SAILING WITH DISNEY, PART 1: Walt, The Train Guy, Takes To The High Seas

Sailing vessels – from cartoon props to park attractions to resort launches to majestic ocean liners – have been woven into the fabric of the Disney experience almost from the day Mickey Mouse was created.

Walt and Lillian Disney — with their friend Mickey in hand — pose for a photo during an ocean cruise. [The Walt Disney Company]
Whether it’s the rickety wooden boat piloted by Mickey in the 1928 animated classic Steamboat Willie or the awe-inspiring, 3,500-passenger Disney Fantasy or Disney Dream from the Disney Cruise Line fleet, sailing with Disney has always been a unique, fun-filled, family friendly trip over bodies of water … be they great, small or animated.

Welcome aboard. And watch your head and step as we sail through a history of Disney’s multi-faceted watercraft in a special six-part Still Goofy About Disney series.


Walt Disney was always known as a “train guy,” his love affair with railroads bordering on unbridled passion. He was mesmerized by the raw power of steam engines, the clanging of steel wheels on steel tracks, and the high-pitched sound of the locomotive’s whistle as it pulled into a station, with puffy clouds billowing from its large smokestack.

There’s a small room tucked near the lobby of the Disney Vacation Club wing at the Wilderness Lodge in Walt Disney World known as The Train Room. It’s here where several miniature train cars that once belonged to Walt are on display, giving guests a glimpse into Walt’s admiration for trains.

Those cars were part of Walt’s own Carolwood and Pacific Railroad, a train layout which took up much of the backyard of his home off Carolwood Drive in the Holmby Hills, located between the tony towns of Bel Air and Beverly Hills in California.

Although the trains were small – one-eighth full size – they were large enough to transport adult riders, assuming they were willing to sit at one end of a train car and prop up their legs at the other end.

Walt Disney works in his backyard on his Carolwood and Pacific Railroad layout. The locomotive was named The Lilly Belle, after Walt’s wife Lillian. [The Walt Disney Company]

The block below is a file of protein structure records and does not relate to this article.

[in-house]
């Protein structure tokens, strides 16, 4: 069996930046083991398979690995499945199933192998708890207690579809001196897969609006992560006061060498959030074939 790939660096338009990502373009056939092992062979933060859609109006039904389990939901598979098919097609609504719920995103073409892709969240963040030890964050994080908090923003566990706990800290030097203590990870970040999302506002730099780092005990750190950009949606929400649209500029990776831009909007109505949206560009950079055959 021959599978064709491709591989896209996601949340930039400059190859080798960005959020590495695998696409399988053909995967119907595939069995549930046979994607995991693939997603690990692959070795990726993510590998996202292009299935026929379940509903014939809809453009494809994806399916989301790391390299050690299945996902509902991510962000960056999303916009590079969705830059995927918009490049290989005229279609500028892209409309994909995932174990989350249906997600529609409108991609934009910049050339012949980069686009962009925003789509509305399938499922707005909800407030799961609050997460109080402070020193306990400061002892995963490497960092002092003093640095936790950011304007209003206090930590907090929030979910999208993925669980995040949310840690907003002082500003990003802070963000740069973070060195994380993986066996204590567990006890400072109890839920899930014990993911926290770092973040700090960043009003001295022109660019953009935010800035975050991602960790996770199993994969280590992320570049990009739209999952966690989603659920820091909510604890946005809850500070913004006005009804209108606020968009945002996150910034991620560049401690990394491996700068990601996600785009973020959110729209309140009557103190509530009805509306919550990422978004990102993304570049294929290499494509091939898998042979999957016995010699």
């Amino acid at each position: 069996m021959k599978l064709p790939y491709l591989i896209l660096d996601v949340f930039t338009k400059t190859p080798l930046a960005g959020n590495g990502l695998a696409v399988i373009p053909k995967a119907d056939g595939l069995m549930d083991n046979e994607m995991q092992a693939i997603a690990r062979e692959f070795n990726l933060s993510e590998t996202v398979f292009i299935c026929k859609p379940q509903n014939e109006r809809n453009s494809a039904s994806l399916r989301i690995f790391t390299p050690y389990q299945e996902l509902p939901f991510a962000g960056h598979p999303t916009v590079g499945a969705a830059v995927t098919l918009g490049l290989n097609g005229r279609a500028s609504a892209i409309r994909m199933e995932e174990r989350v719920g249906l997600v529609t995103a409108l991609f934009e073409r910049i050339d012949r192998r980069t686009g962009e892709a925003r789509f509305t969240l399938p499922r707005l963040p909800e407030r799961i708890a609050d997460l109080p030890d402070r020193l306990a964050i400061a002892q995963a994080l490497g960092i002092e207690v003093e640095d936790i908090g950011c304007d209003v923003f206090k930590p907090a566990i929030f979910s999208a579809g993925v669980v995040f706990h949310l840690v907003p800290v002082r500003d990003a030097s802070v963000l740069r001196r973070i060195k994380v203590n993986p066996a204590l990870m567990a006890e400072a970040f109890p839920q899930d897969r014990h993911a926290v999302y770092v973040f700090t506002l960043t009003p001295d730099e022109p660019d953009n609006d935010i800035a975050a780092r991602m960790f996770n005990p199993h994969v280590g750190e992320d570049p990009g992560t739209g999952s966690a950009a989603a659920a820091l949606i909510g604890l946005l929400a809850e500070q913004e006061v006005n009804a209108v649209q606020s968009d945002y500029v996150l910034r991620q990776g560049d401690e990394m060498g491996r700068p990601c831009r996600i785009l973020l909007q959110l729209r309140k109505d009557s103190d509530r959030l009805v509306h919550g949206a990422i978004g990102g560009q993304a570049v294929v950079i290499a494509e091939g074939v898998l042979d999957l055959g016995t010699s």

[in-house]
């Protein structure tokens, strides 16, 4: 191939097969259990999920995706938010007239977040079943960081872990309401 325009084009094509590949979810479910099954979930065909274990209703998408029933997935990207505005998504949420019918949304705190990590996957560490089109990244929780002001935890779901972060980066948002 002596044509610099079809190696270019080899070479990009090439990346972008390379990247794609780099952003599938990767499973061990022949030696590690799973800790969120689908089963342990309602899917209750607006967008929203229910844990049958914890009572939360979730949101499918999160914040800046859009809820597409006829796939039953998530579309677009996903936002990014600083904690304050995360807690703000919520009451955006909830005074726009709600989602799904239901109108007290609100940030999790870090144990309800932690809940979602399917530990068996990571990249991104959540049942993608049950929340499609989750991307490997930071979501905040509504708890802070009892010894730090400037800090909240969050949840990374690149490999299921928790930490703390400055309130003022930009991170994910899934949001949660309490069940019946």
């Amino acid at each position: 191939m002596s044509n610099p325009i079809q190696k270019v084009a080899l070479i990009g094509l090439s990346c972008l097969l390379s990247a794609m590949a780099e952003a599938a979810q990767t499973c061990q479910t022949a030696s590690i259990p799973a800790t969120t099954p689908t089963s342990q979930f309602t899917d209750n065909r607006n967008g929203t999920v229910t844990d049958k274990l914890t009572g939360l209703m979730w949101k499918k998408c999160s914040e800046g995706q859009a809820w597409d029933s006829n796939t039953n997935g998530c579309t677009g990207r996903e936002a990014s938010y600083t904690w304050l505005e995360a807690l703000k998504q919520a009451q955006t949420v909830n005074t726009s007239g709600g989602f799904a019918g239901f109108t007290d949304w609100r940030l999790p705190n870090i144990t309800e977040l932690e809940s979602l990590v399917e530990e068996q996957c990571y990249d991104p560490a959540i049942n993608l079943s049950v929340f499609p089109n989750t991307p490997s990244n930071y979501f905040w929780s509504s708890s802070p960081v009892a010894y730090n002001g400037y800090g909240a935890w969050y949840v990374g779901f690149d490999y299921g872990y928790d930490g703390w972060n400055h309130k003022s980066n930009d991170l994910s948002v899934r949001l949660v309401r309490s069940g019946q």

Most folks were more than willing to endure this rather uncomfortable seating arrangement, for riding on Walt’s train throughout his backyard setup was truly a plum invitation.

In addition to designing each railroad car in exact detail and often working long into the night to maintain them, Walt personally devised a half-mile track layout on his property, even including a tunnel – under his wife Lillian’s flower garden – to add an element of excitement to the journey.

For Walt, his Carolwood and Pacific Railroad served many functions: It was a way to entertain his daughters’ friends, as well as the neighborhood children; it also was a way for him to blow off steam [pun intended]; working countless hours on his model railroad gave him a break from the enormous pressures of running his studio. It also took him back in time to his youth.

Walt Disney grew up with trains. At the tender age of 15, he secured a summer job as a news butcher with the Van Noyes Interstate News Company. He sold newspapers, fruit, candy and soft drinks to passengers during the hours-long train rides through Missouri, Illinois and Kansas, as well as to some faraway places like Colorado.

Soldiers take part in a victory parade in Paris in July of 1919.

Several years later, at the tail end of World War I, Walt joined the Red Cross Ambulance Corps in hopes of taking part in the war effort [unlike his brother Roy, he was too young to join a fighting regiment]. Walt’s unit made the trip by train from the Midwest to Sound Beach, Connecticut, where they waited impatiently to be shipped to the front lines in Europe.

But on Nov. 11, 1918, a peace accord was reached – ending the so-called War to End All Wars – and hostilities in Europe drew to a close. With the end of the war, most of the fighting units were now heading back to the United States, but the Red Cross was still needed in France. Walt and his fellow ambulance corpsmen hopped on a train to Hoboken, New Jersey, where a weary-looking former cattle ship was waiting to transport them to France.

It was Walt Disney’s first experience sailing across a vast body of water. Before that, the closest he had come to a large floating vessel was when he and a childhood friend dreamed of sailing down the Mississippi River aboard a paddle-wheeler as they fished along the banks of the fabled waterway.


The voyage over the chilly Atlantic Ocean was far from a luxury excursion – no gentle breezes wafting across the decks, no fruity cocktails, no glamorous evenings with guests dressed in gowns and tuxedos. In addition to carrying the Red Cross volunteers and supplies, the ship, the Vauban, was loaded with something a bit more disconcerting – ammunition – making what should have been a rather uneventful trip quite perilous.